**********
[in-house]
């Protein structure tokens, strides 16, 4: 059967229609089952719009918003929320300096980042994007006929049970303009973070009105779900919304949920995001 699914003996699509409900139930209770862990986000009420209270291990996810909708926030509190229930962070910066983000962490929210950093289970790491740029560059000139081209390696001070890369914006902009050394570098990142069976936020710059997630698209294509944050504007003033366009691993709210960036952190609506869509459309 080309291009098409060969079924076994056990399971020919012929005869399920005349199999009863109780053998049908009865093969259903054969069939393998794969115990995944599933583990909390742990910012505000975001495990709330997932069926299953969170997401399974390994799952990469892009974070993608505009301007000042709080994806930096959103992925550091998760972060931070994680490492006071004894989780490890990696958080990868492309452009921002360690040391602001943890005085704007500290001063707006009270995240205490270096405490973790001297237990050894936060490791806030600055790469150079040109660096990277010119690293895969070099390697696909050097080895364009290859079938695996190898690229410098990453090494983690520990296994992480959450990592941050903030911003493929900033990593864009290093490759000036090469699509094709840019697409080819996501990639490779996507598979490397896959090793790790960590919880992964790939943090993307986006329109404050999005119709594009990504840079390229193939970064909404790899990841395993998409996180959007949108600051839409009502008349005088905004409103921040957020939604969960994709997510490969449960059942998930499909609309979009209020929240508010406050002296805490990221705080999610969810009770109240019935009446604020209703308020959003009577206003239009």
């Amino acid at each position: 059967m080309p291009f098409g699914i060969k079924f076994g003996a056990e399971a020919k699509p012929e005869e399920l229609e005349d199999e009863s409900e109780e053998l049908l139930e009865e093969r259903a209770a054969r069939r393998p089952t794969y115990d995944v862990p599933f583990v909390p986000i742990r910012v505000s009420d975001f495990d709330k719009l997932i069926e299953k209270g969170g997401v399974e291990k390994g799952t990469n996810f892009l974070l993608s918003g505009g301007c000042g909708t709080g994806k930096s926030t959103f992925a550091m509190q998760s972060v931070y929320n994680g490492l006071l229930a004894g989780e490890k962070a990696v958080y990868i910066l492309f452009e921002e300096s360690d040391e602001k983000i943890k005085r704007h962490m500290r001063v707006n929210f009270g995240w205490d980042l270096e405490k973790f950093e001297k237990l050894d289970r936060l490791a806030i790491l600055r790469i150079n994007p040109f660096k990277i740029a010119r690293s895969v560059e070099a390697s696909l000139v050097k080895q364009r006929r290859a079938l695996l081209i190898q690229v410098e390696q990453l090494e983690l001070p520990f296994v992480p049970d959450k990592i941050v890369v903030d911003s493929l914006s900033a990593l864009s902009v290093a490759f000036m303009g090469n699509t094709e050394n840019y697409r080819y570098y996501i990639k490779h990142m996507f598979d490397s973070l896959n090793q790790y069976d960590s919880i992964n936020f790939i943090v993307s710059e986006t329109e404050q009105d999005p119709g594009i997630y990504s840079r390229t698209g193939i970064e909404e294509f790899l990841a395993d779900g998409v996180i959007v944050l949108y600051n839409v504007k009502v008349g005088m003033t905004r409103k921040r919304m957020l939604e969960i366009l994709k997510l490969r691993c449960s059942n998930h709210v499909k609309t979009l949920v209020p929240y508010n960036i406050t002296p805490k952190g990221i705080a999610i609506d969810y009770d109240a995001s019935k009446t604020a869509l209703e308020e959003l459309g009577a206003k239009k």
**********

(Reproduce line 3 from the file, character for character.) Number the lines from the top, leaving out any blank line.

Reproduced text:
């Amino acid at each position: 059967m080309p291009f098409g699914i060969k079924f076994g003996a056990e399971a020919k699509p012929e005869e399920l229609e005349d199999e009863s409900e109780e053998l049908l139930e009865e093969r259903a209770a054969r069939r393998p089952t794969y115990d995944v862990p599933f583990v909390p986000i742990r910012v505000s009420d975001f495990d709330k719009l997932i069926e299953k209270g969170g997401v399974e291990k390994g799952t990469n996810f892009l974070l993608s918003g505009g301007c000042g909708t709080g994806k930096s926030t959103f992925a550091m509190q998760s972060v931070y929320n994680g490492l006071l229930a004894g989780e490890k962070a990696v958080y990868i910066l492309f452009e921002e300096s360690d040391e602001k983000i943890k005085r704007h962490m500290r001063v707006n929210f009270g995240w205490d980042l270096e405490k973790f950093e001297k237990l050894d289970r936060l490791a806030i790491l600055r790469i150079n994007p040109f660096k990277i740029a010119r690293s895969v560059e070099a390697s696909l000139v050097k080895q364009r006929r290859a079938l695996l081209i190898q690229v410098e390696q990453l090494e983690l001070p520990f296994v992480p049970d959450k990592i941050v890369v903030d911003s493929l914006s900033a990593l864009s902009v290093a490759f000036m303009g090469n699509t094709e050394n840019y697409r080819y570098y996501i990639k490779h990142m996507f598979d490397s973070l896959n090793q790790y069976d960590s919880i992964n936020f790939i943090v993307s710059e986006t329109e404050q009105d999005p119709g594009i997630y990504s840079r390229t698209g193939i970064e909404e294509f790899l990841a395993d779900g998409v996180i959007v944050l949108y600051n839409v504007k009502v008349g005088m003033t905004r409103k921040r919304m957020l939604e969960i366009l994709k997510l490969r691993c449960s059942n998930h709210v499909k609309t979009l949920v209020p929240y508010n960036i406050t002296p805490k952190g990221i705080a999610i609506d969810y009770d109240a995001s019935k009446t604020a869509l209703e308020e959003l459309g009577a206003k239009k």